The messy mentality of a school shooter

How can we, as a nation, better prevent and persevere through school shootings?

Erin Coffee, Staff Reporter

In schools across America, preventative measures are increasing as gun violence continues to make an alarming impact.

There were nine school shootings in 2017 and fifteen in 2016. Already in 2018 there have been eight. The most recent was Feb. 14 at a high school in Parkland, Florida. The suspect is a 19-year-old former student that was expelled for unspecified disciplinary reasons, leaving at least 17 people dead.

In Kentucky alone, two have been killed and fifteen injured during a school shooting in Marshall County that took place on Jan. 23.

Comparatively, the number of school shootings that took place across all of Europe last year was one. There was also one in South America, with none occuring in Asia, Africa or Australia.   

A Violent Beginning

The first modern incident of what would later grow into a national phenomenon occurred in 1998 in Arkansas, when 11-year-old Andrew Golden and 13-year-old Mitchell Johnson opened fire on Westside Middle School, killing five and injuring ten.

According to Arkansas law at the time, the boys could not be charged as adults, so both received prison time until they turned 21. They are currently the only two perpetrators of fatal school shootings to have been released from prison.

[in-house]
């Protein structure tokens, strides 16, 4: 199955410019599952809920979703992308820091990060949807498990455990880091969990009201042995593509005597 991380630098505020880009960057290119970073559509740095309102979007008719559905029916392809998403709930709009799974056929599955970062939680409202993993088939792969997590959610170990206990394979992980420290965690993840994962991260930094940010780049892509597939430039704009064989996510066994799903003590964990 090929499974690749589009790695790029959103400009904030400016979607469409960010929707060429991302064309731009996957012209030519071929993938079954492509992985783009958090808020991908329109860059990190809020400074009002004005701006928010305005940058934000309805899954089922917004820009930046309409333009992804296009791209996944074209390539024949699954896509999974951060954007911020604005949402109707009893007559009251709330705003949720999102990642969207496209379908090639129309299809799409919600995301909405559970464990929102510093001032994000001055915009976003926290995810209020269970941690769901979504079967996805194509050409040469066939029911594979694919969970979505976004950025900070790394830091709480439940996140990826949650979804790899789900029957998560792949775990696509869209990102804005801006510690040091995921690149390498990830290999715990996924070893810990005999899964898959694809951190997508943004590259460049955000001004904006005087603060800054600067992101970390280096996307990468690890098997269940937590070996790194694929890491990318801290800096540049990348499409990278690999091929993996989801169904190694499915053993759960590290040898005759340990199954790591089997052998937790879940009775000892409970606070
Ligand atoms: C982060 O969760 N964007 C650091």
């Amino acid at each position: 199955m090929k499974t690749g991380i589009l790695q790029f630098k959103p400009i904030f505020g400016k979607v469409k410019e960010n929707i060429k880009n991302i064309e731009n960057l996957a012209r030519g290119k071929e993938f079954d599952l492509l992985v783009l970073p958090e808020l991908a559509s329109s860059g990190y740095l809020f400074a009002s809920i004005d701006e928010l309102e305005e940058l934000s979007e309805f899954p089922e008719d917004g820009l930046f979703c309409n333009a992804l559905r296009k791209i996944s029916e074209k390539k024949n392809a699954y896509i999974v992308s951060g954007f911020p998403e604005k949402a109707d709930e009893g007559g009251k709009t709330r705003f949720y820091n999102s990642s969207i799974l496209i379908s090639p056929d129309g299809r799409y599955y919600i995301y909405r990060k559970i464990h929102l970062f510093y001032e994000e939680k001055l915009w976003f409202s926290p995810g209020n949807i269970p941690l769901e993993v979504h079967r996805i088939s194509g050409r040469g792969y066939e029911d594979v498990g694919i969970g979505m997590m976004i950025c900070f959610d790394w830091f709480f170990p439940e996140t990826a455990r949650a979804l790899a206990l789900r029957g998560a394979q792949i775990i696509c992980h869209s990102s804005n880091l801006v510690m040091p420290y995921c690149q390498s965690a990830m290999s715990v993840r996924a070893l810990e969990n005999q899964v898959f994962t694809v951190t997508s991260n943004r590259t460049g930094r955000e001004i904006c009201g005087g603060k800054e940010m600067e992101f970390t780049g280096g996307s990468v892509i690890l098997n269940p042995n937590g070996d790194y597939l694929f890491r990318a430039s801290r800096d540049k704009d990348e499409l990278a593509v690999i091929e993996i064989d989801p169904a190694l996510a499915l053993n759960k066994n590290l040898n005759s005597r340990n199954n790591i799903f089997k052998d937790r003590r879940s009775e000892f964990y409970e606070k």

The very next year would bring about an entirely new meaning to what a potential school shooting could look like. This was the year of the infamous Columbine High School shooting, where 18-year-old Eric Harris and 17-year-old Dylan Klebold murdered thirteen and injured twenty-one before turning the guns on themselves.

This event would spark an onslaught of massacres across the nation during the next couple of decades.

Relation to Mental Illness

Lucinda Woodward, associate professor of psychology at IU Southeast, said there’s not as much of a correlation between mental illnesses and the likelihood of committing future acts of violence as people typically assume.

“The fact is that most people who are mentally ill are not violent or of potential harm to others. So, cases of mass homicide are indeed the rarity in the mental health community,” Woodward said.  

According to a 2015 article by Michael Stone, a psychiatrist at Columbia University, a collective database of mass shooters revealed that only 22 percent of perpetrators suffered from a mental illness.

“There is not really a high correlation between PTSD and acts of mass violence. People with PTSD usually want to avoid any reminders of violence or trauma they have been exposed to in the past,” Woodward said. “Merely being exposed to past trauma would not make someone a likely candidate for future acts of mass violence.”  

What We Can Do

There are signs for recognizing whether someone is planning to commit a violent crime. Recognizing these signs and dealing with them effectively could prevent another statistic from unfolding.

“You usually hear someone say ‘We had no idea,’” Ray Klein, director of human resources at IU Southeast, said. “The literature and the research actually says we did have an idea and we just didn’t know how to recognize it.”

He went on to list some of the signs, including:

  • Someone who constantly gets in fights